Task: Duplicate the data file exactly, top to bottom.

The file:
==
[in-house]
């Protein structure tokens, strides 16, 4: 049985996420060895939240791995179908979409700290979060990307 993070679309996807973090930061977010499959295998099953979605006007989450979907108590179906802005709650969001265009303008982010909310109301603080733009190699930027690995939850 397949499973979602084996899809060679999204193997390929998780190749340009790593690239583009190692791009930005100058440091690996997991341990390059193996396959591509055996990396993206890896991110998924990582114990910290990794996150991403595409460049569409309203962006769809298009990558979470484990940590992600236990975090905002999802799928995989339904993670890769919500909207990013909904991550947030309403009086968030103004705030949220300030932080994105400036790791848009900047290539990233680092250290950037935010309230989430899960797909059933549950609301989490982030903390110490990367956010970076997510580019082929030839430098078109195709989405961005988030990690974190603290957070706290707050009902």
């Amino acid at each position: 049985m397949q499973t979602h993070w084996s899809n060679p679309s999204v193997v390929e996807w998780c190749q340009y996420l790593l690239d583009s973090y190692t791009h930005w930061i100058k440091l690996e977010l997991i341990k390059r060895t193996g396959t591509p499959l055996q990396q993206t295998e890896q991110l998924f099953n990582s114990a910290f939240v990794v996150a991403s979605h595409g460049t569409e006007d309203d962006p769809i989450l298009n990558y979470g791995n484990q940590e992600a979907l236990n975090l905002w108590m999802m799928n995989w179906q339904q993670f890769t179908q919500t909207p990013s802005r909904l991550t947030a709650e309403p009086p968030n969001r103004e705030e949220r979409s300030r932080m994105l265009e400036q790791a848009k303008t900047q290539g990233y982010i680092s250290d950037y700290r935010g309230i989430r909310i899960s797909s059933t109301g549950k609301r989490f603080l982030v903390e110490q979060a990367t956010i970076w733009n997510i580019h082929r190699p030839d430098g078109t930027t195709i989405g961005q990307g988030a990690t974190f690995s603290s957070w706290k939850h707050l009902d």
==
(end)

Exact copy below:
[in-house]
């Protein structure tokens, strides 16, 4: 049985996420060895939240791995179908979409700290979060990307 993070679309996807973090930061977010499959295998099953979605006007989450979907108590179906802005709650969001265009303008982010909310109301603080733009190699930027690995939850 397949499973979602084996899809060679999204193997390929998780190749340009790593690239583009190692791009930005100058440091690996997991341990390059193996396959591509055996990396993206890896991110998924990582114990910290990794996150991403595409460049569409309203962006769809298009990558979470484990940590992600236990975090905002999802799928995989339904993670890769919500909207990013909904991550947030309403009086968030103004705030949220300030932080994105400036790791848009900047290539990233680092250290950037935010309230989430899960797909059933549950609301989490982030903390110490990367956010970076997510580019082929030839430098078109195709989405961005988030990690974190603290957070706290707050009902």
């Amino acid at each position: 049985m397949q499973t979602h993070w084996s899809n060679p679309s999204v193997v390929e996807w998780c190749q340009y996420l790593l690239d583009s973090y190692t791009h930005w930061i100058k440091l690996e977010l997991i341990k390059r060895t193996g396959t591509p499959l055996q990396q993206t295998e890896q991110l998924f099953n990582s114990a910290f939240v990794v996150a991403s979605h595409g460049t569409e006007d309203d962006p769809i989450l298009n990558y979470g791995n484990q940590e992600a979907l236990n975090l905002w108590m999802m799928n995989w179906q339904q993670f890769t179908q919500t909207p990013s802005r909904l991550t947030a709650e309403p009086p968030n969001r103004e705030e949220r979409s300030r932080m994105l265009e400036q790791a848009k303008t900047q290539g990233y982010i680092s250290d950037y700290r935010g309230i989430r909310i899960s797909s059933t109301g549950k609301r989490f603080l982030v903390e110490q979060a990367t956010i970076w733009n997510i580019h082929r190699p030839d430098g078109t930027t195709i989405g961005q990307g988030a990690t974190f690995s603290s957070w706290k939850h707050l009902d």